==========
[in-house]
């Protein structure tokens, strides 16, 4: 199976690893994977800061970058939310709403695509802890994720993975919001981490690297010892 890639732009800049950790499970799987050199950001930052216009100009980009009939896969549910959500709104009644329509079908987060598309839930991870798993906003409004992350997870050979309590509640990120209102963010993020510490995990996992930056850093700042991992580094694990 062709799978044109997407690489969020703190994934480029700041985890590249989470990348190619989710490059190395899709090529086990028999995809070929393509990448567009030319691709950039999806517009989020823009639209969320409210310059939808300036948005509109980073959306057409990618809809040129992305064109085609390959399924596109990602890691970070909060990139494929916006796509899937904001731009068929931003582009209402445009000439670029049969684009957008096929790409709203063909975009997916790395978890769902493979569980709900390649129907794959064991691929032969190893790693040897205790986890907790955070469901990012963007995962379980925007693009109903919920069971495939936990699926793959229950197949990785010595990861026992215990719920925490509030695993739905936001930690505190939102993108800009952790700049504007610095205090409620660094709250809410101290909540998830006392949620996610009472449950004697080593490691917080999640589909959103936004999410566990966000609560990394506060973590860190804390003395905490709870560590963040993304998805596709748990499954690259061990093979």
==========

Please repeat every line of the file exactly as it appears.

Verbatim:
[in-house]
């Protein structure tokens, strides 16, 4: 199976690893994977800061970058939310709403695509802890994720993975919001981490690297010892 890639732009800049950790499970799987050199950001930052216009100009980009009939896969549910959500709104009644329509079908987060598309839930991870798993906003409004992350997870050979309590509640990120209102963010993020510490995990996992930056850093700042991992580094694990 062709799978044109997407690489969020703190994934480029700041985890590249989470990348190619989710490059190395899709090529086990028999995809070929393509990448567009030319691709950039999806517009989020823009639209969320409210310059939808300036948005509109980073959306057409990618809809040129992305064109085609390959399924596109990602890691970070909060990139494929916006796509899937904001731009068929931003582009209402445009000439670029049969684009957008096929790409709203063909975009997916790395978890769902493979569980709900390649129907794959064991691929032969190893790693040897205790986890907790955070469901990012963007995962379980925007693009109903919920069971495939936990699926793959229950197949990785010595990861026992215990719920925490509030695993739905936001930690505190939102993108800009952790700049504007610095205090409620660094709250809410101290909540998830006392949620996610009472449950004697080593490691917080999640589909959103936004999410566990966000609560990394506060973590860190804390003395905490709870560590963040993304998805596709748990499954690259061990093979």